Ideas to Action:

Independent research for global prosperity

Views from the Center

CGD experts offer ideas and analysis to improve international development policy. Also check out our Global Health blog and US Development Policy blog.

 

Can Lawful Migration Channels Suppress Unlawful Migration? How US Experience Can Inform European Dilemmas

Richer countries are under pressure to respond to and suppress high levels of irregular migration reaching their borders. One prominent recommendation is for richer countries to expand opportunities for lawful or regular migration. Suppose they do. Will more regular migration simply raise migration overall, or will it substitute for and reduce irregular migration?

Regional Investment Agreement: An Idea for the 2009 Summit of the Americas

Last week I had the pleasure of hosting a lively and useful discussion of Nancy Lee's idea for improving economic integration in the Americas -- via a focus now on investment rather than trade. Joining the discussion were economists and regional experts from the public and private sectors, some with a good nose for the politics as well as the economics. (Nancy Lee's proposal is a good example of a "practical idea" grounded in independent research, to invoke the Center's tag line.

President Bush in Latin America: Democracy, Social Justice and a Dollop of Aid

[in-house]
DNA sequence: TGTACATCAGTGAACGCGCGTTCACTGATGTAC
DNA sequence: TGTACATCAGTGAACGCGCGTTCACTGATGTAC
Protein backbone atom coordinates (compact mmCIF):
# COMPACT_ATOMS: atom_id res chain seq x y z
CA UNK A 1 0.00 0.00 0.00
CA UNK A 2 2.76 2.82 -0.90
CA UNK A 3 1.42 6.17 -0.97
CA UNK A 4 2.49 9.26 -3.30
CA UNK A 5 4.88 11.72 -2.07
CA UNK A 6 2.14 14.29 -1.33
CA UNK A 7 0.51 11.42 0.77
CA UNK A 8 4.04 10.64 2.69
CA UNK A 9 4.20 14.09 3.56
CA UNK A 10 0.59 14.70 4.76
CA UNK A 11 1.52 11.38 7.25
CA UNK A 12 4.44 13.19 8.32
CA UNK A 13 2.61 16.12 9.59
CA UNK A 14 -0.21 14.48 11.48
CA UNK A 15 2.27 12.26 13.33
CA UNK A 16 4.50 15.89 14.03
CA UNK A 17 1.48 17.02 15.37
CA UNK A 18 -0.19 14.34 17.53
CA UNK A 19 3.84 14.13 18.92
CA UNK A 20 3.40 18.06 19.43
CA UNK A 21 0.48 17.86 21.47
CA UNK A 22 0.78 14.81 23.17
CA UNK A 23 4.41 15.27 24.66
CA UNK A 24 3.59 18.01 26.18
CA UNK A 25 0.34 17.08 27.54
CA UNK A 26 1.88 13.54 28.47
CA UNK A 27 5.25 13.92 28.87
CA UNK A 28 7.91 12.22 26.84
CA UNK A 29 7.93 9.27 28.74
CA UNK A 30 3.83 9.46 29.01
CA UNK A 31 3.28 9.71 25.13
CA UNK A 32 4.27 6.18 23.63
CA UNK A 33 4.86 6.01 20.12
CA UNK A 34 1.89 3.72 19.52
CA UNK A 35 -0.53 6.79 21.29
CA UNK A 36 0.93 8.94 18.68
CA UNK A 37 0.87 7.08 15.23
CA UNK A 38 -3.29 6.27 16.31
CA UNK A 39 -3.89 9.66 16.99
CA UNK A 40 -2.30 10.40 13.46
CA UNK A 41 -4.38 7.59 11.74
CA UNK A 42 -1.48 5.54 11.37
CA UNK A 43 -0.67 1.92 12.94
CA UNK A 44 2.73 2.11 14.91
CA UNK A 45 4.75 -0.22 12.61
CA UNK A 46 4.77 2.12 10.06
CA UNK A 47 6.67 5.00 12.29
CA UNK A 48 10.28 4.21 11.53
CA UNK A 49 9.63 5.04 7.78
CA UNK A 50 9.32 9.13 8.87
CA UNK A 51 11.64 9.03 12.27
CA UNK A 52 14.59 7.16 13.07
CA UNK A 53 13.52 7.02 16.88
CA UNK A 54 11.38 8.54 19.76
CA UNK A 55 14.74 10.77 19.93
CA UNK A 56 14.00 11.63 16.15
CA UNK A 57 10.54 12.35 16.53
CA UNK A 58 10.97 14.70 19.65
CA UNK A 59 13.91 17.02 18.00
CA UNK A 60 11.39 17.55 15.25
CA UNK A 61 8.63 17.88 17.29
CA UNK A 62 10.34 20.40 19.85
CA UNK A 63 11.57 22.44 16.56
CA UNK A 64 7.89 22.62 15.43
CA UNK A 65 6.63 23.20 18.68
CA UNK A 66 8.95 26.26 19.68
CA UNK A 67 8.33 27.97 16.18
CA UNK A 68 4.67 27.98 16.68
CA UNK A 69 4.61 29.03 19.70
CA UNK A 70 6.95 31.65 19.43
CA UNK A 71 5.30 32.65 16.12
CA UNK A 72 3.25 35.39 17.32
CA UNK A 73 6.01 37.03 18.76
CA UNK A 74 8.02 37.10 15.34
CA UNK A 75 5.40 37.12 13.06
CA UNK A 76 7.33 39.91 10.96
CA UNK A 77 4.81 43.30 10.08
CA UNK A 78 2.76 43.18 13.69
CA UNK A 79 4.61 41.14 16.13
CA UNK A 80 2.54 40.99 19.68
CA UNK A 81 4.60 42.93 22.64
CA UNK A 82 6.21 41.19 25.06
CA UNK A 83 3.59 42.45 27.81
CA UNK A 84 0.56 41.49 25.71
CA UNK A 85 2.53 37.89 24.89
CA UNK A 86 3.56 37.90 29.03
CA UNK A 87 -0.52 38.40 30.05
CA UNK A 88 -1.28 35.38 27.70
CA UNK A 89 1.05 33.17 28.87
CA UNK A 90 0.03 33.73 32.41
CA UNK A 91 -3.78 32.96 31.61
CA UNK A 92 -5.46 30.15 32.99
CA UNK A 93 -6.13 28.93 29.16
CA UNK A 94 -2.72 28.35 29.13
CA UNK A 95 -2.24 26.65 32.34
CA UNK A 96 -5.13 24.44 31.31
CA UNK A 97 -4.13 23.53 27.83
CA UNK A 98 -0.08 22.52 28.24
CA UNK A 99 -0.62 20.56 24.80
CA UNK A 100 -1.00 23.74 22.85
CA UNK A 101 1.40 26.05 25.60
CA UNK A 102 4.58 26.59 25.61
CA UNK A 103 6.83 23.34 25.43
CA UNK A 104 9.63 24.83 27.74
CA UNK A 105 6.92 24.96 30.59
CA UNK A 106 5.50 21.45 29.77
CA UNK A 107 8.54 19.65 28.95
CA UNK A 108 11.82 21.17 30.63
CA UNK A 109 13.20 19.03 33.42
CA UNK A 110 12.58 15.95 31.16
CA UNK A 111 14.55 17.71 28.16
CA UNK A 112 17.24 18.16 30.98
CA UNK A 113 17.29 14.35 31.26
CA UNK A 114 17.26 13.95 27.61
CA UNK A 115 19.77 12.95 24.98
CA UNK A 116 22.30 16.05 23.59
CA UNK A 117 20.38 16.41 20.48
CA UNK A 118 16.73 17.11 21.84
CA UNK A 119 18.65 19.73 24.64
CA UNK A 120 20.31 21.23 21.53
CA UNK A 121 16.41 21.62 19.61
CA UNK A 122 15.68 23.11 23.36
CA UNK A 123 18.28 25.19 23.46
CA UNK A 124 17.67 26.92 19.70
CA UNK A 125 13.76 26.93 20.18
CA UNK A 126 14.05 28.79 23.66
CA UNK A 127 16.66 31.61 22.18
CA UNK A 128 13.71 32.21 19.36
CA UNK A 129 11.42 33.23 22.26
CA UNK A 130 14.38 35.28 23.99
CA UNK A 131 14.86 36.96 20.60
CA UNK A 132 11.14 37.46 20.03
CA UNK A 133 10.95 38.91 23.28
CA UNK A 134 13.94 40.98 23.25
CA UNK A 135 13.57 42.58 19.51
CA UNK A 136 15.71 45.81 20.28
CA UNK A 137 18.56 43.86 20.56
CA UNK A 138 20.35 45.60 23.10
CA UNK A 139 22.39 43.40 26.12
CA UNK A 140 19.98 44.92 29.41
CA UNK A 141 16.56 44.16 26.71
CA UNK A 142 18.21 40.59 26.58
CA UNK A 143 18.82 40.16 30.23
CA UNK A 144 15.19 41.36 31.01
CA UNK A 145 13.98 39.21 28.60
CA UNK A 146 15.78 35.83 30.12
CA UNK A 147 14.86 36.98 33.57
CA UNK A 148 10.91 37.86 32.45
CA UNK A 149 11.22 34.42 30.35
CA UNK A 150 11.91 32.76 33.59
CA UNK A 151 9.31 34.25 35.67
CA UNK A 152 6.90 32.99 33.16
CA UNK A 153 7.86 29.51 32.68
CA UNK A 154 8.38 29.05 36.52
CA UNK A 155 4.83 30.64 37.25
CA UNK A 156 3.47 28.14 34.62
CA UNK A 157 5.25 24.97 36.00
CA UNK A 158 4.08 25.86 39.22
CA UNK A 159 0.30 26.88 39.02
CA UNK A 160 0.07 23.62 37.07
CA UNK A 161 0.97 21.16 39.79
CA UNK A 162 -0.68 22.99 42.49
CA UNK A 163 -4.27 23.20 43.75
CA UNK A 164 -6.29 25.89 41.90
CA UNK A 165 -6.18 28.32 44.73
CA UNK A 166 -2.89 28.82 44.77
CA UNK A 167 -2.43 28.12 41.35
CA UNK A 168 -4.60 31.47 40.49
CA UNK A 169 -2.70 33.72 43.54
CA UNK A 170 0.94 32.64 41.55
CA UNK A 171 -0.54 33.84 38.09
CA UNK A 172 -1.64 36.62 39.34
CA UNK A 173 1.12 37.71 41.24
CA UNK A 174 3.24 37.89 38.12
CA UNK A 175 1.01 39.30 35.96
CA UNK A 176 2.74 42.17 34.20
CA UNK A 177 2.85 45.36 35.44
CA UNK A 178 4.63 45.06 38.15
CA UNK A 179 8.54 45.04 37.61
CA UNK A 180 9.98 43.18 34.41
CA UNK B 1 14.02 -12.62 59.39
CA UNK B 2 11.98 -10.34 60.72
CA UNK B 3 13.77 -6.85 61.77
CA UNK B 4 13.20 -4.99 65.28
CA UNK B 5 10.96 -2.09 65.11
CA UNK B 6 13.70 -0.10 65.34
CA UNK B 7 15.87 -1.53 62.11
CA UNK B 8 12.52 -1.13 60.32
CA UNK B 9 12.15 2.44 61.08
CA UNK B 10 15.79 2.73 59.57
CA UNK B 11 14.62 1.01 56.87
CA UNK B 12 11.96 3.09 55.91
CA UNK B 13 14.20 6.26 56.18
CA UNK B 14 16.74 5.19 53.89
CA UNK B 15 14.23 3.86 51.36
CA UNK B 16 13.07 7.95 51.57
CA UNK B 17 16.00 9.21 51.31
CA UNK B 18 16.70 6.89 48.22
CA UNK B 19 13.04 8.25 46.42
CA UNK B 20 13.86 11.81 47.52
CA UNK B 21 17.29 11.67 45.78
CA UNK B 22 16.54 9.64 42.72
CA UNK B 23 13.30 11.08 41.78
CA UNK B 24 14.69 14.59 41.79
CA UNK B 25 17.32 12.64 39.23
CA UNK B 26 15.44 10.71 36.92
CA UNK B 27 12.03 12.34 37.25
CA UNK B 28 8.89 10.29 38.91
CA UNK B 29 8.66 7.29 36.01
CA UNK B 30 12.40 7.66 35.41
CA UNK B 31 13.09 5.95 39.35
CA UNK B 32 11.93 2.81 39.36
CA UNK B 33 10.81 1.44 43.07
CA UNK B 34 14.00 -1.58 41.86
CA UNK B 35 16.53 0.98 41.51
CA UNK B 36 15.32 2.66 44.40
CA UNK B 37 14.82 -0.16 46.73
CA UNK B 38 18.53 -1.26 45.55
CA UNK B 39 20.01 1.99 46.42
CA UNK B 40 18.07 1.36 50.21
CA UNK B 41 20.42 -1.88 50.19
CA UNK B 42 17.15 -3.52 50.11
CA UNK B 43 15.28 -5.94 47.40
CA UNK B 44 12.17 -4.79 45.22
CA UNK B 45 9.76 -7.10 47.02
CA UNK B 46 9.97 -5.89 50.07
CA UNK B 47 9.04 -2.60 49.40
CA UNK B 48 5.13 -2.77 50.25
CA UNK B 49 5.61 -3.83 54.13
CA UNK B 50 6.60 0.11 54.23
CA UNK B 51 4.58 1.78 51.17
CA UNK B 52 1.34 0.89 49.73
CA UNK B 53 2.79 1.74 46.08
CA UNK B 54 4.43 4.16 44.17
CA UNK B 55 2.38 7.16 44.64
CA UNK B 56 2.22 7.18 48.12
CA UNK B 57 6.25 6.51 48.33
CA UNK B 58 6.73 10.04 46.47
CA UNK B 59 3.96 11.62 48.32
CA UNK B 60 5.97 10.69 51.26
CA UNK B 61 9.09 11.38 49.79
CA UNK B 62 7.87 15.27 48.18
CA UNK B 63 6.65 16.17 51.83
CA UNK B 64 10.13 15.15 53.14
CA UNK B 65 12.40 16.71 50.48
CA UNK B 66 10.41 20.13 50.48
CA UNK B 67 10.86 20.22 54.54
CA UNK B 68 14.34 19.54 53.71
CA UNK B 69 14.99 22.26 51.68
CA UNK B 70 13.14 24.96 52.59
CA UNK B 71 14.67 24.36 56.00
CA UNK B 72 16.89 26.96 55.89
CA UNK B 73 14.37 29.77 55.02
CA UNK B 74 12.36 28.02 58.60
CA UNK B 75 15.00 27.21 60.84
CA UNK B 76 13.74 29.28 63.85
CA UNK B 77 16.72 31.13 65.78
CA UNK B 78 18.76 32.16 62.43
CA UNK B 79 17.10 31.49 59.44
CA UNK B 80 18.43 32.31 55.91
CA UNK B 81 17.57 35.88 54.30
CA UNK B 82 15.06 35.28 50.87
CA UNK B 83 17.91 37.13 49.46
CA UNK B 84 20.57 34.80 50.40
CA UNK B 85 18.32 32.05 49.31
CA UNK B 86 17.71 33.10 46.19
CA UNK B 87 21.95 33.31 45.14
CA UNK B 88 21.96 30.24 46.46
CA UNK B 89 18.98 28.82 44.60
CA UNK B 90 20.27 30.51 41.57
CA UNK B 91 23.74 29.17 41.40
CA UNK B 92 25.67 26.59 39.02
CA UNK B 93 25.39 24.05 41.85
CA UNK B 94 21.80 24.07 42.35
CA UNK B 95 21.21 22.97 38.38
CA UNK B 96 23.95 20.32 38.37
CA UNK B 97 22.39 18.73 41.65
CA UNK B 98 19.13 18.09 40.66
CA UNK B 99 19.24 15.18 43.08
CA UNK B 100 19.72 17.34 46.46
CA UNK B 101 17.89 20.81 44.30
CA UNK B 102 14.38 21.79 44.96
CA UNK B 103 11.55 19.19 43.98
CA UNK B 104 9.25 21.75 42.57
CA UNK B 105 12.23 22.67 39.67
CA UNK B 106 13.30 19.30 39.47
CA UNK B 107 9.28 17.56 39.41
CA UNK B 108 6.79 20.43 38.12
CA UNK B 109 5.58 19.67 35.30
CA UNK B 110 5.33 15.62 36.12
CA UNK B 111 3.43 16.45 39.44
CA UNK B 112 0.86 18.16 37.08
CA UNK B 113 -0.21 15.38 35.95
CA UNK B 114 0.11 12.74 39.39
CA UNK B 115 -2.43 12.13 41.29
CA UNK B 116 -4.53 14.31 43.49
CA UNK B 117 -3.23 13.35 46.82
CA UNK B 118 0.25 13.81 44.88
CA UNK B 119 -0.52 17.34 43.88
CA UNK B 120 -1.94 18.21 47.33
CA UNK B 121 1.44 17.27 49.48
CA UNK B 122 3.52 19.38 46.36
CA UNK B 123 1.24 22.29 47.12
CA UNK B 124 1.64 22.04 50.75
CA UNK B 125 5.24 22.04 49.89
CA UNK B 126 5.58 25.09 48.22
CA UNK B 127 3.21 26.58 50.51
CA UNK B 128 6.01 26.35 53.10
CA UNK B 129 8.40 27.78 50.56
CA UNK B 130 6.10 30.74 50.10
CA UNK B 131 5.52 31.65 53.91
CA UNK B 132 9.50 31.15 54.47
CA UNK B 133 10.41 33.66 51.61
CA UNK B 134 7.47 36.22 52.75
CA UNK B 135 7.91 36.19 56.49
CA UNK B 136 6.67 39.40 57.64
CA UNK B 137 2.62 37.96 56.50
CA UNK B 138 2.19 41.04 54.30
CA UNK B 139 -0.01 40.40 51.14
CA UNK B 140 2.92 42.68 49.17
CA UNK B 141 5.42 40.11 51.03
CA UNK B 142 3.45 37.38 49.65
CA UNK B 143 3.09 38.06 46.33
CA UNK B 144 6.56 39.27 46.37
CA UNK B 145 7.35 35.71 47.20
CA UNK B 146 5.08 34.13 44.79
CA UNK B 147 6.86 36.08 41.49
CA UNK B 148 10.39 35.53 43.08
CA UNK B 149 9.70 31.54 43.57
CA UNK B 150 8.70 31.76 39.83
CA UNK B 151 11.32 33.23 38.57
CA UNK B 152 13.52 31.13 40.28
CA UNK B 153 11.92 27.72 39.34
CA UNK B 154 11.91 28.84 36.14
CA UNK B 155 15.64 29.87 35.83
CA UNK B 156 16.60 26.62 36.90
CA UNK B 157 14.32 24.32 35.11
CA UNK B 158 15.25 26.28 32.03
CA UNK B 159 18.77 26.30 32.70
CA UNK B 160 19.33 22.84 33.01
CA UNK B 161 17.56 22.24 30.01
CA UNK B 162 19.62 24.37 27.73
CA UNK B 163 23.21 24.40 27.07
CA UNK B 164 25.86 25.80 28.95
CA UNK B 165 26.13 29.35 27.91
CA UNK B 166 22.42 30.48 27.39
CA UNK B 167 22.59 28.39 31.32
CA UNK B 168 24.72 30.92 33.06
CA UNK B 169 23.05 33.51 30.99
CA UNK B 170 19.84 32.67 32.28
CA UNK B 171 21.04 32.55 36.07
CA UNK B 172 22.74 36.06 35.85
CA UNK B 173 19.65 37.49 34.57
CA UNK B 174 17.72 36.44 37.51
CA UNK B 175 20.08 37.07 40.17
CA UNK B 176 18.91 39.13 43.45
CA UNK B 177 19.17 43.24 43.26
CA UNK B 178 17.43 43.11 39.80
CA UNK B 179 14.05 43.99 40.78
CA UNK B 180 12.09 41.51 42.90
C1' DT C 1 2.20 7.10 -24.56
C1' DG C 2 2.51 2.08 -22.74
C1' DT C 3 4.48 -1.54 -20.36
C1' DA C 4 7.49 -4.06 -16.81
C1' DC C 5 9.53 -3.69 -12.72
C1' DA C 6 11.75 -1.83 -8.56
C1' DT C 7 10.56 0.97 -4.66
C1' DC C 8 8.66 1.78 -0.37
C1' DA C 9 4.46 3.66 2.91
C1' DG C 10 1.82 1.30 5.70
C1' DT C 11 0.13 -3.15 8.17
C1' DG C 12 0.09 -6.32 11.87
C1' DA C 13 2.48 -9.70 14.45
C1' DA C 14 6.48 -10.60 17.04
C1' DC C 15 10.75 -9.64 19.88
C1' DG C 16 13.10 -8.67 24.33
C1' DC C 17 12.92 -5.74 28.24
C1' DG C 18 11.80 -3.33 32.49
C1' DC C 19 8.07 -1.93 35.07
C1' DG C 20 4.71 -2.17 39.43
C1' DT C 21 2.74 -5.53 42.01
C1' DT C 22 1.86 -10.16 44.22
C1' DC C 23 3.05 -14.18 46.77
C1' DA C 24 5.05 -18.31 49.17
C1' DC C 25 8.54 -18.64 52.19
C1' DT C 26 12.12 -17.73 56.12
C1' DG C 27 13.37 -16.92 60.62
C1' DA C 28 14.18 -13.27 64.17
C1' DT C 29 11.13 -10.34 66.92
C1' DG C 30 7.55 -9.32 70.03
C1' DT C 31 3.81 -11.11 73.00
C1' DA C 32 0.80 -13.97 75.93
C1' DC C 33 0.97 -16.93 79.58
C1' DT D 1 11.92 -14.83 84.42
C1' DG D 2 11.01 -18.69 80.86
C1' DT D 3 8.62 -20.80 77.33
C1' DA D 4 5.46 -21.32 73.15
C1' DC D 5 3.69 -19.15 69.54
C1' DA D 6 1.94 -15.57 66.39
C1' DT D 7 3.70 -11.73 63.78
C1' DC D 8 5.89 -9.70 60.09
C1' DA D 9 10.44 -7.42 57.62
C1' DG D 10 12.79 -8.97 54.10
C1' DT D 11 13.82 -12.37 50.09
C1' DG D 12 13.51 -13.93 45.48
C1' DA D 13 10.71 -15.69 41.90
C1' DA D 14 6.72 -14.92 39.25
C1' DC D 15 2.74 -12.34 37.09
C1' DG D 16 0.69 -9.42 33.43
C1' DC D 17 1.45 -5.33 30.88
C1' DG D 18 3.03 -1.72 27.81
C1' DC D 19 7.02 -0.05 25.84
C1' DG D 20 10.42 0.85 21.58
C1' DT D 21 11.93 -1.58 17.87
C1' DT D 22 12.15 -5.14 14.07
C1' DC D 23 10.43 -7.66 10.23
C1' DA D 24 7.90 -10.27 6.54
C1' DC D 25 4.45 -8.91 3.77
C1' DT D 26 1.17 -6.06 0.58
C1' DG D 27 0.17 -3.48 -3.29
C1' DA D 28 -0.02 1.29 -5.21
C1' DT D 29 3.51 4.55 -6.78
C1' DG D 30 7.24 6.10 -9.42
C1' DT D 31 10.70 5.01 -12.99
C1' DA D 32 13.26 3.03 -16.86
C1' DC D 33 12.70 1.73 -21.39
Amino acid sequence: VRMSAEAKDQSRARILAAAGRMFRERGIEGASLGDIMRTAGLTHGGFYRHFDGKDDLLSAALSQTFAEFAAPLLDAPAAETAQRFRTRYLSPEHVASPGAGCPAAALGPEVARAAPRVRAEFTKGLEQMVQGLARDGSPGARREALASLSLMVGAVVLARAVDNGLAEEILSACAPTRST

President Bush is going to Latin America, and that has inspired a round of commentary in the mainstream press. A New York Times editorial urges the President to focus on democracy, human rights and social justice, and applauds the recent doubling of U.S. aid to the region. Democracy and social justice and a dollop of aid (the current budget of $1.6 billion is barely 1 percent of spending by Latin governments on health and education) are good things.

María and José Know How to Spend Their Remittances

Nearly every time there is a news story about the billions of dollars flowing to poor countries as remittances, someone worries that not “enough” of that money is being saved and invested. A case in point is today’s piece in the Washington Post. Latin American workers in the US will send home $45 billion this year, but “only a small portion … has gone to economic development.”